EG: Yes. It’s cool. I think with a lot of other data, it’s going to start changing that experience. We do a lot of — because we work in international development, some of the organizations we work with are working crisis scenarios. So, for example, look at what’s happening right now with some flooding in Fargo, right? I mean can you start putting news over weather and start seeing what’s happening. Some really creative discoveries can start emerging there. I think we’re going to start experiencing information in a new way once the government opens up the data.
JT: Part of the argument that government agencies make about making their data too freely available is that it can lead to the inadvertent release of security-sensitive information or the ability to infer information by correlating several different datasets. How legitimate do you think this concern is?
EG: I certainly think the government should be careful about releasing personal identifiable information. And that needs to happen whether they’re opening up data or not. Personally, I’ve also heard this whole conversation about watermarking data. A lot of this sounds like excuses to me. And if that’s the case, let’s let some of that data be some of the last data released then. But, honestly, there’s a tremendous amount of work to be done that has nothing to do with this. And it really seems like a conversation point that keeps coming up in meetings when, quite honestly, it doesn’t affect a lot of the data that we really want to open.
JT: This is my official GIS geek question here. As someone who’s tried to do simple mash-ups between different GIS datasets, I know that part of the problem, especially for the more casual user who may not do GIS on a day-to-day basis is that everybody uses their own projection. Some use UTM. Some use WGS84. I’ve seen NAD83. Is there anybody doing anything about this?
EG: That’s a good question. I was just up at Harvard Humanitarian Action Summit like four days ago and folks were asking about that, also. Our clients actually ask for different projections. It’s very political. And that said, I think there’s been a de facto standard set by Google using a map projection. And I mean we’re using Mercator projection on everything. It does make for some weird distortions, but — yeah.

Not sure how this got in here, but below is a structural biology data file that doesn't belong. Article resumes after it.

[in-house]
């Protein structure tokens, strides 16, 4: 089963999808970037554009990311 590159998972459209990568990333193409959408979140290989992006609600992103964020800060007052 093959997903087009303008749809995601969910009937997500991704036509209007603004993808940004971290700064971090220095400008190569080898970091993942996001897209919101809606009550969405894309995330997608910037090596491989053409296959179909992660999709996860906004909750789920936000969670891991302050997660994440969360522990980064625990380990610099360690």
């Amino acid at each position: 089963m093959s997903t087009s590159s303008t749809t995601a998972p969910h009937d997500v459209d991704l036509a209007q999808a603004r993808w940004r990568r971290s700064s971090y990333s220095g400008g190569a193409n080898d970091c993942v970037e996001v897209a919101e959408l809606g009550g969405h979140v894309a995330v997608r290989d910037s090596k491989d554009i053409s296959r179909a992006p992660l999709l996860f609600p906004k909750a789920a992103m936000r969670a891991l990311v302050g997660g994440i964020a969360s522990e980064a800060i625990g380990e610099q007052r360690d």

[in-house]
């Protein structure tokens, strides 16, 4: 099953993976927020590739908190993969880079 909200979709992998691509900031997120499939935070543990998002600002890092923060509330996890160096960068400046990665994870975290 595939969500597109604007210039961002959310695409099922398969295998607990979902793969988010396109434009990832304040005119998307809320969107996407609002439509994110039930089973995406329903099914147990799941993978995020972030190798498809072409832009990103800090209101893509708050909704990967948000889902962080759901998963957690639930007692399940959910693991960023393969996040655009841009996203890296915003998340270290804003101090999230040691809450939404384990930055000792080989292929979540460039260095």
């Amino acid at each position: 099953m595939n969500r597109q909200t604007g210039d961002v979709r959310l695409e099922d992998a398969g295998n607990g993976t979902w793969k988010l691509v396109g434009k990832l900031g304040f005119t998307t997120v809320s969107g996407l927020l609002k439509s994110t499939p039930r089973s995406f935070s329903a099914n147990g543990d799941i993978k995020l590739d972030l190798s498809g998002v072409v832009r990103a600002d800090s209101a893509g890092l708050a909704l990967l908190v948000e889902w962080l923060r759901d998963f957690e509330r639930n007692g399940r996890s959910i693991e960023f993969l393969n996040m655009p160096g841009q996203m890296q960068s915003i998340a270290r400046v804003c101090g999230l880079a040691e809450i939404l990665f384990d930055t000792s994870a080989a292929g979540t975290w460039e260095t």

JT: Are they using — what is it? They use WGS84?
JT: And that makes sense because that’s also what GPS uses. And given that’s what people on the ground are using to find position, it kind of makes sense. You not only work with government; you also, as you mentioned, work with organizations. Can you tell me what kind of benefits organizations are seeing using these kind of hybrid mash-ups?
EG: The big part’s actually — I think organizations are really excited about web mapping servers and their ability to actually control the shape files. I mean if you look at the main web-based map options like Google, Microsoft’s Earth or Yahoo, there’s a lot of crap on there. If you’re doing data visualization, you’re doing it to tell a particular story. You really want to be able to control some of the underlying metadata. There’s really a demand emerging for very custom maps, especially I mean if you’re trying to influence the world, what better way to choose a projection to which people see the world.
JT: You’re going to be speaking at Where 2.0 in June. Can you give us a feeling for what your talk’s going to be about?
EG: I’m going to do a quick overview of how D.C. released the data and what it was like going after just raw data and where some of the pain points were; how other governments could better structure their data from a developer perspective and also, just share some fun stories about what open source tools are out there. My end goal is to have folks that have data walk out of the meeting with a better understanding of how to open their data up, and folks that want to be building sites with open data to know what tools are out there.